Just Simply Quality Management Systems

In electronics, printed circuit boards, or PCBs, are used to mechanically support electronic parts which have their connection leads soldered onto copper pads in surface install applications or through rilled holes in the board and copper pads for soldering the part leads in thru-hole applications. A board design might have all thru-hole components on the top or element side, a mix of thru-hole and surface install on the top side just, a mix of thru-hole and surface mount elements on the top and surface mount components on the bottom or circuit side, or surface install elements on the leading and bottom sides of the board.

The boards are also utilized to electrically connect the needed leads for each element utilizing conductive copper traces. The element pads and connection traces are etched from copper sheets laminated onto a non-conductive substrate. Printed circuit boards are designed as single agreed copper pads and traces on one side of the board only, double sided with copper pads and traces on the top and bottom sides of the board, or multilayer designs with copper pads and traces on the top and bottom of board with a variable number of internal copper layers with traces and connections.

Single or double sided boards include a core dielectric product, such as FR-4 epoxy fiberglass, with copper plating on one or both sides. This copper plating is engraved away to form the real copper pads and connection traces on the board surfaces as part of the board production procedure. A multilayer board includes a variety of layers of dielectric product that has been fertilized with adhesives, and these layers are used to separate the layers of copper plating. All of these layers are lined up and after that bonded into a single board structure under heat and pressure. Multilayer boards with 48 or more layers can be produced with today's innovations.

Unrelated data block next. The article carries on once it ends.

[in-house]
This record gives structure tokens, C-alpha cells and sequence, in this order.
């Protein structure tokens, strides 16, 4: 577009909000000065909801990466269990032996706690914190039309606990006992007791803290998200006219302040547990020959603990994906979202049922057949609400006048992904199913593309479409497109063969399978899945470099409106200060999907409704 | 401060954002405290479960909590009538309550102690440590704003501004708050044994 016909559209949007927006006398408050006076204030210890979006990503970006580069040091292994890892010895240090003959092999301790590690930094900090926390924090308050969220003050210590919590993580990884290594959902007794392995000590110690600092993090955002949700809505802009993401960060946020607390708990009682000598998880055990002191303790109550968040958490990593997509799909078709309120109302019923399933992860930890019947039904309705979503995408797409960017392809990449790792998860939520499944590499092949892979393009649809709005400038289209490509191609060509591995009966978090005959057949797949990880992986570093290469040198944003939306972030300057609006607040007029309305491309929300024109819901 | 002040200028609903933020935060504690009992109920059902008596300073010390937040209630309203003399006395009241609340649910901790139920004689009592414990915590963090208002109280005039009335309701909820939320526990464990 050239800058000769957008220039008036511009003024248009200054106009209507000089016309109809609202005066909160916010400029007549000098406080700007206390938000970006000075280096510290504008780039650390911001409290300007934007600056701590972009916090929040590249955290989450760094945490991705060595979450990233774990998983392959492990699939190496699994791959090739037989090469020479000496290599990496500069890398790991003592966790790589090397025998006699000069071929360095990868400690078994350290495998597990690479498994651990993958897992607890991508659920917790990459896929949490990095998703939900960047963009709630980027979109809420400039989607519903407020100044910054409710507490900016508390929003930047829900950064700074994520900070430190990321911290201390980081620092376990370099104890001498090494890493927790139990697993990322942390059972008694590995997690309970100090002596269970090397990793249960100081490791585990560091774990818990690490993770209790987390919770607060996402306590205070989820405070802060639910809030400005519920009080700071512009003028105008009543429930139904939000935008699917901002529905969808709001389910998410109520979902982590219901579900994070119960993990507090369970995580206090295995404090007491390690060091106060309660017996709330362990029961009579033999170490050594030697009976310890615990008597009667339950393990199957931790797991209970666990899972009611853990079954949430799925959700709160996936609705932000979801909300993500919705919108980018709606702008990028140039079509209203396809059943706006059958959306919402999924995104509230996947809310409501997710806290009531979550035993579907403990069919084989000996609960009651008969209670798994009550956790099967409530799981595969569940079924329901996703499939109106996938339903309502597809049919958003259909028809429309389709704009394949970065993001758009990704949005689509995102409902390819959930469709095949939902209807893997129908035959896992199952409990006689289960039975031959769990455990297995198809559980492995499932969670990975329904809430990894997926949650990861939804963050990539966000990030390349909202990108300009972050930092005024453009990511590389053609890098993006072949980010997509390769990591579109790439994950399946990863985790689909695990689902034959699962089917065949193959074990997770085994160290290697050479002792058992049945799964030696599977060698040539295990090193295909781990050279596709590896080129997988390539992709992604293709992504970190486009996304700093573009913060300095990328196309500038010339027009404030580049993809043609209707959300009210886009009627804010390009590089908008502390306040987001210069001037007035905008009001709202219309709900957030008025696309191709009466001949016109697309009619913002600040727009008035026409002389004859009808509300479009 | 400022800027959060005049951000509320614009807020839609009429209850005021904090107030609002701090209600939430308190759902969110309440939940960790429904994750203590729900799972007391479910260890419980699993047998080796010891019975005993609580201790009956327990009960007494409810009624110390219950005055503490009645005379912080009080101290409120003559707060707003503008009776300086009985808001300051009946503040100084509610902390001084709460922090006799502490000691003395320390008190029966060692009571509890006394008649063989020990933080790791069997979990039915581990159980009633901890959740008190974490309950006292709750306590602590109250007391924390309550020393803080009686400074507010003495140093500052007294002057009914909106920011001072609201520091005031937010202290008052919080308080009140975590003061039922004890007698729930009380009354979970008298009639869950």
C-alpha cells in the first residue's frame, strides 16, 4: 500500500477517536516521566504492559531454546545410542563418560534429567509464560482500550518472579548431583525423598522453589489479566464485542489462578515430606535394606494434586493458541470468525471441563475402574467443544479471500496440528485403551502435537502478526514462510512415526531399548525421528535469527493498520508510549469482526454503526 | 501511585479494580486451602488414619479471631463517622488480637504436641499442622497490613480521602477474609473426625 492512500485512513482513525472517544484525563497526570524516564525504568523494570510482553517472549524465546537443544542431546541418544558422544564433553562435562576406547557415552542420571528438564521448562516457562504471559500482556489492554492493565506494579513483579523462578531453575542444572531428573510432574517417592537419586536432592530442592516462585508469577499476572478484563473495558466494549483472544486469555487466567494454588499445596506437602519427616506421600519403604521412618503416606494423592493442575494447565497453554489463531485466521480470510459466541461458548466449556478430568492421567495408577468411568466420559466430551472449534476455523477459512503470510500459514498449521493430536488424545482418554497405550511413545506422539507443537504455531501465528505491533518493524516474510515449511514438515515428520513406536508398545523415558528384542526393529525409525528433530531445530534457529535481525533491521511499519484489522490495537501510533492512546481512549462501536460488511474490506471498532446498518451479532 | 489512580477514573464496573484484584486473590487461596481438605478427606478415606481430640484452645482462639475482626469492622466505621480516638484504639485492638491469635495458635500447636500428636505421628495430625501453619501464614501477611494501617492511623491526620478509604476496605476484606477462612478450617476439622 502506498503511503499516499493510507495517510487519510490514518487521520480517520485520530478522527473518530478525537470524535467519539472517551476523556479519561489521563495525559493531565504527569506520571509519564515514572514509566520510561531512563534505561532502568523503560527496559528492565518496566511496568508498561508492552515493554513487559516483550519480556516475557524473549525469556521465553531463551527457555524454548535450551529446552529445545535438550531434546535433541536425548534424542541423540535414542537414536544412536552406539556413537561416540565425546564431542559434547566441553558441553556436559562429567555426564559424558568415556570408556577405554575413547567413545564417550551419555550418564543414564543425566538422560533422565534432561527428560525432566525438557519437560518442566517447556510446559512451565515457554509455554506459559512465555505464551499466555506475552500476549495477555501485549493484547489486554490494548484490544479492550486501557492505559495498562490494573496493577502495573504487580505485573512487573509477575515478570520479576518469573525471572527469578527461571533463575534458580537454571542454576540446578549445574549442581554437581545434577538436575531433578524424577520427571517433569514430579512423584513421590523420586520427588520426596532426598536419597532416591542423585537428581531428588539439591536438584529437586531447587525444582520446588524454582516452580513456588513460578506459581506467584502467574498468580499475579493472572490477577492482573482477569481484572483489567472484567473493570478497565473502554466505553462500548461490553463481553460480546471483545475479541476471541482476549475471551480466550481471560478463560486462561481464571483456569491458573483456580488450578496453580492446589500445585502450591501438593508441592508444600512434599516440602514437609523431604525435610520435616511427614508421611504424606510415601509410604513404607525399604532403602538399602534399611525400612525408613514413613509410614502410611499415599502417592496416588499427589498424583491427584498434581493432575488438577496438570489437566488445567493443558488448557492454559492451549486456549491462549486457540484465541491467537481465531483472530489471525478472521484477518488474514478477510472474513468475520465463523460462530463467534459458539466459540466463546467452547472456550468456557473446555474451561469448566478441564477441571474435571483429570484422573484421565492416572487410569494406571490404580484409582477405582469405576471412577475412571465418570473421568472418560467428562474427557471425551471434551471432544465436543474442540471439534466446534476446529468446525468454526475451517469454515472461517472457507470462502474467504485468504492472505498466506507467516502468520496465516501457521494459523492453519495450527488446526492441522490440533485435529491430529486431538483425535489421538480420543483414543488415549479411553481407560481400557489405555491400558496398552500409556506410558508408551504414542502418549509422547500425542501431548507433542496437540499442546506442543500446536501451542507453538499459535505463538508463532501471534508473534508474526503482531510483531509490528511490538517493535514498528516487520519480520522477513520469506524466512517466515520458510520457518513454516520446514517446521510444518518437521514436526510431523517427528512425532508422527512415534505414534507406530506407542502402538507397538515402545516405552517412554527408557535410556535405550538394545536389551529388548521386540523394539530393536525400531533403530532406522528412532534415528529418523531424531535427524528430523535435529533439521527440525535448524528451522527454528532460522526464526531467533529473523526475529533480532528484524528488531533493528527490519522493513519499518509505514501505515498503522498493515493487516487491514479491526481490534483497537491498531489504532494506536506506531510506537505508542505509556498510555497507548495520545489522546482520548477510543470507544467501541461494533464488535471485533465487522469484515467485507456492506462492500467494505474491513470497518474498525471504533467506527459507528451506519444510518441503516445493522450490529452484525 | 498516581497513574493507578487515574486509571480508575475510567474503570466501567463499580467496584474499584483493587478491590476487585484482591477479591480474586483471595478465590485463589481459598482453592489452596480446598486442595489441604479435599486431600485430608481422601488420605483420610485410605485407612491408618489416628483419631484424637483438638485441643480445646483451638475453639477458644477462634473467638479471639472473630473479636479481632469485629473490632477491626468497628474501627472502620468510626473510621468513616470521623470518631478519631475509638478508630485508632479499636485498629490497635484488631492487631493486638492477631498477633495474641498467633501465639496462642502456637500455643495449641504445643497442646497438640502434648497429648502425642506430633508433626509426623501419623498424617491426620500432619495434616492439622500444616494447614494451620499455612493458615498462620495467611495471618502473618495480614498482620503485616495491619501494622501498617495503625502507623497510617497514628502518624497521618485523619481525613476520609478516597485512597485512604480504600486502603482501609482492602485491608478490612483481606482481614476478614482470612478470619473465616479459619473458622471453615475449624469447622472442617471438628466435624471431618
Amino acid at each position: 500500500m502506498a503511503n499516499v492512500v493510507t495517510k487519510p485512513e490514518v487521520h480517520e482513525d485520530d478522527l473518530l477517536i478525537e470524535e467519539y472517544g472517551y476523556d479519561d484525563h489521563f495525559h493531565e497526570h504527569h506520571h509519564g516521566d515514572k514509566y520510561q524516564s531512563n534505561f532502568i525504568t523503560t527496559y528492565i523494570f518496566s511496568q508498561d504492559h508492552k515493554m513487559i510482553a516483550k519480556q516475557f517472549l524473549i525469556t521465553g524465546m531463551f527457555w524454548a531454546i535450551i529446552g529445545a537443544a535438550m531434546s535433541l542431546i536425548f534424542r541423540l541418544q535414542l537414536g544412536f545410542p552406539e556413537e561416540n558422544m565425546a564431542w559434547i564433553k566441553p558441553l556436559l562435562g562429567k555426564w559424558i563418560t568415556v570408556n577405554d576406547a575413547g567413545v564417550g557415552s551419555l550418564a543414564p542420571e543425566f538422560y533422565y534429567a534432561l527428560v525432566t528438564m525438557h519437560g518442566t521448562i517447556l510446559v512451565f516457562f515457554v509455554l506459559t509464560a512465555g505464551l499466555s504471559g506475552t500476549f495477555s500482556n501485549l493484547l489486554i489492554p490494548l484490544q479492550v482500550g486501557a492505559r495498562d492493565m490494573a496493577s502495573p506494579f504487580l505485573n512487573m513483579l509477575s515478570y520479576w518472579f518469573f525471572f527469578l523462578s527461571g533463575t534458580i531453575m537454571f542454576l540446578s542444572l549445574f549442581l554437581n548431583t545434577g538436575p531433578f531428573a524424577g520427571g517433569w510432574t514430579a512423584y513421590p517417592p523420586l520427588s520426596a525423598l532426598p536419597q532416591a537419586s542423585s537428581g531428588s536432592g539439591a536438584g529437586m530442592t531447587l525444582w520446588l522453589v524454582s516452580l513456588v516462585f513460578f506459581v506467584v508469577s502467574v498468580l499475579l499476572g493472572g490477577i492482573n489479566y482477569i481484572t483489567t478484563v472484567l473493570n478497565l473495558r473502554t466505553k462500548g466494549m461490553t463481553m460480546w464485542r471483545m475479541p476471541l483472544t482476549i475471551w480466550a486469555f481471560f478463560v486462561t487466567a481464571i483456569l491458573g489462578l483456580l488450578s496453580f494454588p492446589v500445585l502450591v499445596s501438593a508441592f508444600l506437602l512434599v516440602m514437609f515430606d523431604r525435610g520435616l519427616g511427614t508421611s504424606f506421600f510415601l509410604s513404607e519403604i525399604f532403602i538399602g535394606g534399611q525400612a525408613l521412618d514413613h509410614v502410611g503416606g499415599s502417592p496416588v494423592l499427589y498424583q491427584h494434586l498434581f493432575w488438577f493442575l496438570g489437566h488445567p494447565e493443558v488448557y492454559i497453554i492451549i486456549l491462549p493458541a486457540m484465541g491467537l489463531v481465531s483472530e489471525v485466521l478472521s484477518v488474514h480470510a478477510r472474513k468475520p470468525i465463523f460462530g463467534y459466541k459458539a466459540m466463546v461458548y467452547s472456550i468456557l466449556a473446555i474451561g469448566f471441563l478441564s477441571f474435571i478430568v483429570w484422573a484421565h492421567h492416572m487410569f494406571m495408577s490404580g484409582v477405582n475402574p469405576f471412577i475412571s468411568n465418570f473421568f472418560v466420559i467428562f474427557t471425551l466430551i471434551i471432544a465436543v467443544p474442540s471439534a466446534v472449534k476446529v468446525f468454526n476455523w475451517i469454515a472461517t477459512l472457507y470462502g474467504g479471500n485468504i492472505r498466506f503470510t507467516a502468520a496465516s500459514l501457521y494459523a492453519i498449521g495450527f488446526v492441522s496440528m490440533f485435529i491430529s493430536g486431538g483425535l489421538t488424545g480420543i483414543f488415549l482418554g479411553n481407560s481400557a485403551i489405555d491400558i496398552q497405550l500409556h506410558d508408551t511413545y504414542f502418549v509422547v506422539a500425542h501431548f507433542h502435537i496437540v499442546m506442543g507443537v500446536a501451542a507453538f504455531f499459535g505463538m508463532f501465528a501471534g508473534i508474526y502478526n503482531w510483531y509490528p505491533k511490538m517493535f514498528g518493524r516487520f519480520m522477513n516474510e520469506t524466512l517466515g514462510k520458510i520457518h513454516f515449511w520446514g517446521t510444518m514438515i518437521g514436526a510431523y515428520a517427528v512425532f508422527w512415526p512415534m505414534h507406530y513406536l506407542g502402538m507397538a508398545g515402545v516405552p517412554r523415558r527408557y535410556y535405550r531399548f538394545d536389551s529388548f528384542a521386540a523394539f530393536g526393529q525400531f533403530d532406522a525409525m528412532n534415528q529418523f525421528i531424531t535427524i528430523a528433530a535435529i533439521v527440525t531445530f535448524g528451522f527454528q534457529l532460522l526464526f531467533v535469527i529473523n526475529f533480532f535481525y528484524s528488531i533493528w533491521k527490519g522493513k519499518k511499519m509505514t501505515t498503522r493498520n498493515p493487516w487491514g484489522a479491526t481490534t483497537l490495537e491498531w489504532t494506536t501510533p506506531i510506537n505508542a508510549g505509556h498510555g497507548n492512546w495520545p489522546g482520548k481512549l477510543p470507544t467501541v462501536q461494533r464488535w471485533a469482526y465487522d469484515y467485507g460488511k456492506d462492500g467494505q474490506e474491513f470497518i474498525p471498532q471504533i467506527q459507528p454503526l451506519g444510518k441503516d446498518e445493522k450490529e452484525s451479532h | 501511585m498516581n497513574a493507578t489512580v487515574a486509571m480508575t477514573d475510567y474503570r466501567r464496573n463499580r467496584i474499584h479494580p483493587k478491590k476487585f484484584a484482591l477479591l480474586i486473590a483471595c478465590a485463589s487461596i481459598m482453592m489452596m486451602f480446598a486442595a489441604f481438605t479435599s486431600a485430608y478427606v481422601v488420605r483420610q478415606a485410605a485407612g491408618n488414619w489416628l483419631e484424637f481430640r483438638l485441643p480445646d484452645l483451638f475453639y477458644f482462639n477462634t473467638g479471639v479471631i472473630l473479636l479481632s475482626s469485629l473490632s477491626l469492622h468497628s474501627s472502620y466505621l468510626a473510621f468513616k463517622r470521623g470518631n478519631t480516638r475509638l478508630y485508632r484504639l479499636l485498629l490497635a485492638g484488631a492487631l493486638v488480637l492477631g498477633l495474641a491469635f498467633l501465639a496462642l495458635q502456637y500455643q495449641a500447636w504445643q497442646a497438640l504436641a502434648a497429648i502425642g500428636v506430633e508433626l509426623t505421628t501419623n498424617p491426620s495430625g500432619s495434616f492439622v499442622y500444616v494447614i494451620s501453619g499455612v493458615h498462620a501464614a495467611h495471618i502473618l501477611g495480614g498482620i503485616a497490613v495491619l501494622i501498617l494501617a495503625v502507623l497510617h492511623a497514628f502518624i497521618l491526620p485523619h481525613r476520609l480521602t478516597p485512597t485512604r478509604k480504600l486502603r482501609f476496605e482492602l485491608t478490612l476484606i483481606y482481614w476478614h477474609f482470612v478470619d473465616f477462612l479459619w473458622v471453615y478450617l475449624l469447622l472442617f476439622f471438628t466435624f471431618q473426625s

In a typical four layer board design, the internal layers are typically used to provide power and ground connections, such as a +5 V plane layer and a Ground aircraft layer as the 2 internal layers, with all other See more circuit and component connections made on the leading and bottom layers of the board. Really complicated board styles might have a a great deal of layers to make the numerous connections for various voltage levels, ground connections, or for linking the many leads on ball grid range gadgets and other big incorporated circuit plan formats.

There are generally two types of product used to construct a multilayer board. Pre-preg product is thin layers of fiberglass pre-impregnated with an adhesive, and is in sheet type, typically about.002 inches thick. Core material resembles an extremely thin double sided board because it has a dielectric material, such as epoxy fiberglass, with a copper layer deposited on each side, normally.030 thickness dielectric product with 1 ounce copper layer on each side. In a multilayer board style, there are 2 methods used to develop the desired variety of layers. The core stack-up approach, which is an older innovation, utilizes a center layer of pre-preg material with a layer of core material above and another layer of core product below. This mix of one pre-preg layer and two core layers would make a 4 layer board.